DOJ accuses Apple and other publishers of price fixing e-books

The U.S. Justice Department has warned Apple and five book publishers that it is planning to sue, alleging that the companies colluded to raise the price of digital books, reports The Wall Street Journal. The Wall Street Journal's sources also said that several, but not all of the involved parties have been holding talks in an attempt to settle the antitrust case before it reaches court.

The companies expected to be named in the lawsuit are Apple, Hachette Book Group, HarperCollins Publishers, Macmillan Publishers, Penguin Group and Simon & Schuster. Spokespeople from Apple and the five publishers declined to comment to The Wall Street Journal.

The federal attention is directed at the model in which e-books are sold by Apple. Traditionally, book publishers sell physical books to retailers for about half of the recommended cover price, and the retailers are then free to sell those books to customers for less than cover price if they want. This is called the "wholesale model." Amazon used this model to build its early lead in the e-book market by selling popular new books at $9.99 in an attempt to push its Kindle e-readers. Publishers were unhappy with this strategy, because they believed that it would make book buyers grow used to inexpensive e-books, thus devaluing them and limiting the publishers' ability to sell them at higher prices.

In early 2010, before the introduction of the first iPad, the late Steve Jobs suggested using an "agency model" for selling e-books on the upcoming tablet. In the agency model, publishers are allowed to set their own prices for digital books, and Apple then takes a 30% cut of that price. If that sounds familiar to you, it's because it is very similar to the model used for iOS apps sold through iTunes.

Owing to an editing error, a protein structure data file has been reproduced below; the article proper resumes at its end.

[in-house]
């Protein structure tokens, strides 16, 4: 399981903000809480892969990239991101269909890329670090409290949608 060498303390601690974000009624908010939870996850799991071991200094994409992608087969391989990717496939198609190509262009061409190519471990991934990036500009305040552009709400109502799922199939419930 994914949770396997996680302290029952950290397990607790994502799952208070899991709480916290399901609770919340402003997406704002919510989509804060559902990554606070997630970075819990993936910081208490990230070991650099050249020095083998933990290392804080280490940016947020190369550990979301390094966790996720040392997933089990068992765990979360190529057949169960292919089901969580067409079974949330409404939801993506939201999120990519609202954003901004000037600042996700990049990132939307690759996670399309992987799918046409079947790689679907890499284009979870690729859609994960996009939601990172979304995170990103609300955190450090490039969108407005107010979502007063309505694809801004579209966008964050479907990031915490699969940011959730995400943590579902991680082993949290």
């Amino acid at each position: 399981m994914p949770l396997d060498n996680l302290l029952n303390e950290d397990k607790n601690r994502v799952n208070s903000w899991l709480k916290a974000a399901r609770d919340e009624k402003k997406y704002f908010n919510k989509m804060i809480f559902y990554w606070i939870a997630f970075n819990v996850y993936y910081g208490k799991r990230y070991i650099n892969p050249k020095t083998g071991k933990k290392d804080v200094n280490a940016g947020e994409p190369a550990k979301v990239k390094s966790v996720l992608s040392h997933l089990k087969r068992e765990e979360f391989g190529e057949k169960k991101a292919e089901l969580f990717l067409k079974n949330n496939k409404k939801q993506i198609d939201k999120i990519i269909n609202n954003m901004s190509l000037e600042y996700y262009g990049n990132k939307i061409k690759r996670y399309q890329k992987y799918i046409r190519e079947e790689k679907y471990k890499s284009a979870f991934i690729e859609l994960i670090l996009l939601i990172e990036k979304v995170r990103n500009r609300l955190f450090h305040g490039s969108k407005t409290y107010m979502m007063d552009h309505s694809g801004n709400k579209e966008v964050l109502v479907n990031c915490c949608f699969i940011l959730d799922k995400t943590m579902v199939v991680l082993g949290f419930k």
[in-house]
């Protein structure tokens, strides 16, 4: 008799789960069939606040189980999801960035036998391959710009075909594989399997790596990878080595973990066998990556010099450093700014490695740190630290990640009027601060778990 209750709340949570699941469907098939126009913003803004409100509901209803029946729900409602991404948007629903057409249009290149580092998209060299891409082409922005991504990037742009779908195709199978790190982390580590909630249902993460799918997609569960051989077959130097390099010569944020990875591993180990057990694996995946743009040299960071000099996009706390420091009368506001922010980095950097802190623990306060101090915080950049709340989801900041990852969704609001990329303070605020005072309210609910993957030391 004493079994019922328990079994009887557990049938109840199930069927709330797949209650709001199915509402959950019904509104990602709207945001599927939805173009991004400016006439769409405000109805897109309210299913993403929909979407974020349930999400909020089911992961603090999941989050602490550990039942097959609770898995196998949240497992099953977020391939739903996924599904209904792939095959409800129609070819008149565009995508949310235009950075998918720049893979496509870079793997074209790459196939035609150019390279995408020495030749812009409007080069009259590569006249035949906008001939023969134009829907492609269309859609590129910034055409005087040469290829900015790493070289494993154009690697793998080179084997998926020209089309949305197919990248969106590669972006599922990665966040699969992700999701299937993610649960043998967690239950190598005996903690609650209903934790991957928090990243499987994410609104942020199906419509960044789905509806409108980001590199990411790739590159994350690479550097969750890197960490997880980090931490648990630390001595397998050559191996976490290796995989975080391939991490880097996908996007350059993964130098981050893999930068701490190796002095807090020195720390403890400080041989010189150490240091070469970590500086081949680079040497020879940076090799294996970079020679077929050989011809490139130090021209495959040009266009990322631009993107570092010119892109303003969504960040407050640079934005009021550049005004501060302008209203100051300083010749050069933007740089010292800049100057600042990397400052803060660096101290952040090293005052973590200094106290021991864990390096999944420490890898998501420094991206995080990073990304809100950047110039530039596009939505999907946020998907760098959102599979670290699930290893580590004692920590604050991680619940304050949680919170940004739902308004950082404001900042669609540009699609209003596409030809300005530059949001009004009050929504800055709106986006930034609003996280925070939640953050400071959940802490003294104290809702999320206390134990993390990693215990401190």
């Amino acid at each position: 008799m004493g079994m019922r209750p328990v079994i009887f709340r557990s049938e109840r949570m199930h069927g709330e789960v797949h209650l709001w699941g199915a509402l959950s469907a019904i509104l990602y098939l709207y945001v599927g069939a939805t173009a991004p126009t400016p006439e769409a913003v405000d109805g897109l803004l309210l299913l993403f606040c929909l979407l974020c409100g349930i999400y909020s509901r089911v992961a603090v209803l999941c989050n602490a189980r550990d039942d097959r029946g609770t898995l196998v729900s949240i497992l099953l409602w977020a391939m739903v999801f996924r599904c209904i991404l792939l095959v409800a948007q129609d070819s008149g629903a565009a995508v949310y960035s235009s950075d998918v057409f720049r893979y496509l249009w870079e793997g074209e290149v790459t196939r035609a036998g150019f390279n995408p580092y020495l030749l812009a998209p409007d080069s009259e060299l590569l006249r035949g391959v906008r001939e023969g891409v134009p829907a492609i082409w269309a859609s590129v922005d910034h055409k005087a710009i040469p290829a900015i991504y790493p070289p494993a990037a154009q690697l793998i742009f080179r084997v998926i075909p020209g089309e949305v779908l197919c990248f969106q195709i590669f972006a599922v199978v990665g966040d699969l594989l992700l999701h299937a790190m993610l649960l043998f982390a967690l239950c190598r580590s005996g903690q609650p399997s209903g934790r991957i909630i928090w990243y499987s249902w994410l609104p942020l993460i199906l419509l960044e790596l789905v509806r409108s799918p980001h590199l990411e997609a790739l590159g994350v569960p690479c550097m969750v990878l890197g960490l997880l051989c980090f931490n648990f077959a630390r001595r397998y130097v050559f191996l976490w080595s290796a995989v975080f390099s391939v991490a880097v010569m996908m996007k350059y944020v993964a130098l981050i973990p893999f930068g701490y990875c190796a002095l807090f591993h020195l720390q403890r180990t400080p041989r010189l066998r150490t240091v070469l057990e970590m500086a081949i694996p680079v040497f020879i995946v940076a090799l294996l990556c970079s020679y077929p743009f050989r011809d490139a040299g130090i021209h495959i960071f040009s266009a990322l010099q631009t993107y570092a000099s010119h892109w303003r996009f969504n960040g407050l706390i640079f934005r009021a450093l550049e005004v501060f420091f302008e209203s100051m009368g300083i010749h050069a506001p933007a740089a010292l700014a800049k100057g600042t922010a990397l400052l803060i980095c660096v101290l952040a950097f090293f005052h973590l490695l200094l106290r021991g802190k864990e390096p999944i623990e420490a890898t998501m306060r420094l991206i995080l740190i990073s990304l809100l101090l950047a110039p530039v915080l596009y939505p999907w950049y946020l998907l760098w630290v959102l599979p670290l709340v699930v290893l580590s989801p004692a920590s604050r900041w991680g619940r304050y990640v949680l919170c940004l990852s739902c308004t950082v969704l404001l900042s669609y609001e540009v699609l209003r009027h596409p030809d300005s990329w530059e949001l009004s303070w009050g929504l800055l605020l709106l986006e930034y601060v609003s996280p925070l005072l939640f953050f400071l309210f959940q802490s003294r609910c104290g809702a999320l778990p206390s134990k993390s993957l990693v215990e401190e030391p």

"We told the publishers, 'We'll go to the agency model, where you set the price, and we get our 30%, and yes, the customer pays a little more, but that's what you want anyway,'" Jobs was quoted as saying by his biographer, Walter Isaacson.

That decision affected the publishing industry as a whole in a big way, as the publishers then went to Amazon and demanded agency contracts as well.

Now the Justice Department believes that Apple and book publishers worked together to raise prices across the industry. Of course, the publishers have denied acting jointly. The Wall Street Journal's sources say that the DOJ is preparing to sue for violation of federal antitrust laws, though several of the involved companies are reportedly in talks to settle. Whatever the outcome, it will likely have huge repercussions on the book publishing industry. Revenue of digital books is the fastest-growing segment of the business, and it's no secret that sales of physical books are struggling, to say the least.

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